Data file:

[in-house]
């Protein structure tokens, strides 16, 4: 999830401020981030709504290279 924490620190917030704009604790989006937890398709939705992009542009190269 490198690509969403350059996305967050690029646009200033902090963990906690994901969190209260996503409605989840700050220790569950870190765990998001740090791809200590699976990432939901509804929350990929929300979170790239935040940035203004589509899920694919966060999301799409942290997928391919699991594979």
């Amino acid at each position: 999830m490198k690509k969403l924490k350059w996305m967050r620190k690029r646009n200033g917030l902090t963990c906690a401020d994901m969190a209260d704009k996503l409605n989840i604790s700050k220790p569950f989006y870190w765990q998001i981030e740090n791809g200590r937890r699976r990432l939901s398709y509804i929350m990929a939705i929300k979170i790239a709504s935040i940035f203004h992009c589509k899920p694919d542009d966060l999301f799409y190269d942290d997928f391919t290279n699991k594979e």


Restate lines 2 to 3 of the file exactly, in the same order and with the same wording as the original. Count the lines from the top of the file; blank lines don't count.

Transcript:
């Protein structure tokens, strides 16, 4: 999830401020981030709504290279 924490620190917030704009604790989006937890398709939705992009542009190269 490198690509969403350059996305967050690029646009200033902090963990906690994901969190209260996503409605989840700050220790569950870190765990998001740090791809200590699976990432939901509804929350990929929300979170790239935040940035203004589509899920694919966060999301799409942290997928391919699991594979």
């Amino acid at each position: 999830m490198k690509k969403l924490k350059w996305m967050r620190k690029r646009n200033g917030l902090t963990c906690a401020d994901m969190a209260d704009k996503l409605n989840i604790s700050k220790p569950f989006y870190w765990q998001i981030e740090n791809g200590r937890r699976r990432l939901s398709y509804i929350m990929a939705i929300k979170i790239a709504s935040i940035f203004h992009c589509k899920p694919d542009d966060l999301f799409y190269d942290d997928f391919t290279n699991k594979e």